Mary Wood

Law school—where people of different stripes come together to learn—“was the place where I challenged others’ thinking and they challenged mine,” orientation speaker Dasha Smith Dwin ’98 told the Class of 2019.

Dwin, now an executive with global investment and advisory firm GCM Grosvenor, splits her time between New York City and Chicago, after having previously worked for Time Warner and international firms. At Grosvenor she serves as a managing director, a member of the Office of the Chairman and chief human resources officer.

Dwin is a third-generation college graduate from a working-class neighborhood in Denver. She said she was able to attend good schools thanks to lawyers who fought for integration, and wanted to be a part of a profession that could enable that kind of change and social justice. So after earning her B.S. in finance at Georgetown University, she chose UVA Law.

Dwin recalled that her law class was one of the most diverse in school history at the time. But the class was not as unified initially as it could have been.

“We learned to value each other over the course of three years,” she said, urging the new students to take that step from day one.

“As you start your law school career,” she added, “seek out people who are different than you: different ethnic background, different gender, different politics or sexual orientation, a different socioeconomic background. Get to know them, understand them, embrace them. This will not only make your educational experience better, it will make your life experience more rich and meaningful. These people will be lifelong friends.”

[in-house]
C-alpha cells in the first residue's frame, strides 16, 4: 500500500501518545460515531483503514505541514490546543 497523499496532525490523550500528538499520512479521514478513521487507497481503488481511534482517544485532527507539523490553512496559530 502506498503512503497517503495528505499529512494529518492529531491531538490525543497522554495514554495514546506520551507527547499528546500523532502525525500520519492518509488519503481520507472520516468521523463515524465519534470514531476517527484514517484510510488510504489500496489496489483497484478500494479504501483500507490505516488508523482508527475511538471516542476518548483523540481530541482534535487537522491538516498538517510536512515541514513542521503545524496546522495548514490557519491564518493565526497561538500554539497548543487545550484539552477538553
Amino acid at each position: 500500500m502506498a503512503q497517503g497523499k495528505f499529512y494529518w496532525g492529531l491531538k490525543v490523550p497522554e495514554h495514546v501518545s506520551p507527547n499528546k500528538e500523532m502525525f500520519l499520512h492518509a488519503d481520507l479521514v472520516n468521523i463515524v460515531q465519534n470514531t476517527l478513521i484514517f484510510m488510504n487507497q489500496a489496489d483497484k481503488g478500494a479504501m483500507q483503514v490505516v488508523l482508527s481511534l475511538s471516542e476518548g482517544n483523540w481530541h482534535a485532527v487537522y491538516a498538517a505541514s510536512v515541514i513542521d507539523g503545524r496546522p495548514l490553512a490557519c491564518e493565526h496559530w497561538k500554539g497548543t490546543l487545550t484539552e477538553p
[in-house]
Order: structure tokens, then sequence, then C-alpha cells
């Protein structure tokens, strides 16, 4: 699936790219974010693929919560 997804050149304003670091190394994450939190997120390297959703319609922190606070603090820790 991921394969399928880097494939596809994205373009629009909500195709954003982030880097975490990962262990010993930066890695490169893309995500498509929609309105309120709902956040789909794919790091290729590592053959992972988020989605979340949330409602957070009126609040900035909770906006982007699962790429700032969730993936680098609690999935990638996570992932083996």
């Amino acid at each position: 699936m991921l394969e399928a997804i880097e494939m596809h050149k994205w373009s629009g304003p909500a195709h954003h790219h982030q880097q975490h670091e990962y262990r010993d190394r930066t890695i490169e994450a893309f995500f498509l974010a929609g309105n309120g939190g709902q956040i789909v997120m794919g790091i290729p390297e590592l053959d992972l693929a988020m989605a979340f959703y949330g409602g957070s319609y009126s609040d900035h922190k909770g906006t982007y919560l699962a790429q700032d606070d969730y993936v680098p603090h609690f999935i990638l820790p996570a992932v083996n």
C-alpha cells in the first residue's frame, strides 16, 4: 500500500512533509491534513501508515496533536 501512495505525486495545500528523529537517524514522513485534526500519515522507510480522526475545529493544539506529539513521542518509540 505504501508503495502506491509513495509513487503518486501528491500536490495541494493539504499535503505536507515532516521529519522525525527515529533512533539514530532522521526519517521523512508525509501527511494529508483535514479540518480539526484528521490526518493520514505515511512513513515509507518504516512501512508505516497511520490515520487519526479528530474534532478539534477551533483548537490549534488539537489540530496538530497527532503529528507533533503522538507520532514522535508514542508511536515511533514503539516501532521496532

In her work at Grosvenor, Dwin helps manage the day-to-day firm operations and is responsible for human capital management, investor relations, corporate social responsibility, diversity and administration functions. She said the financial services industry doesn’t just pay lip service to including people from different backgrounds; diversity is vital.

“It would surprise most people to know that in financial services the convergence of diversity and broader challenges of society are on display,” she said. “Simply put, diversity is a competitive differentiator. My work enables me to have a voice on this very important matter.”

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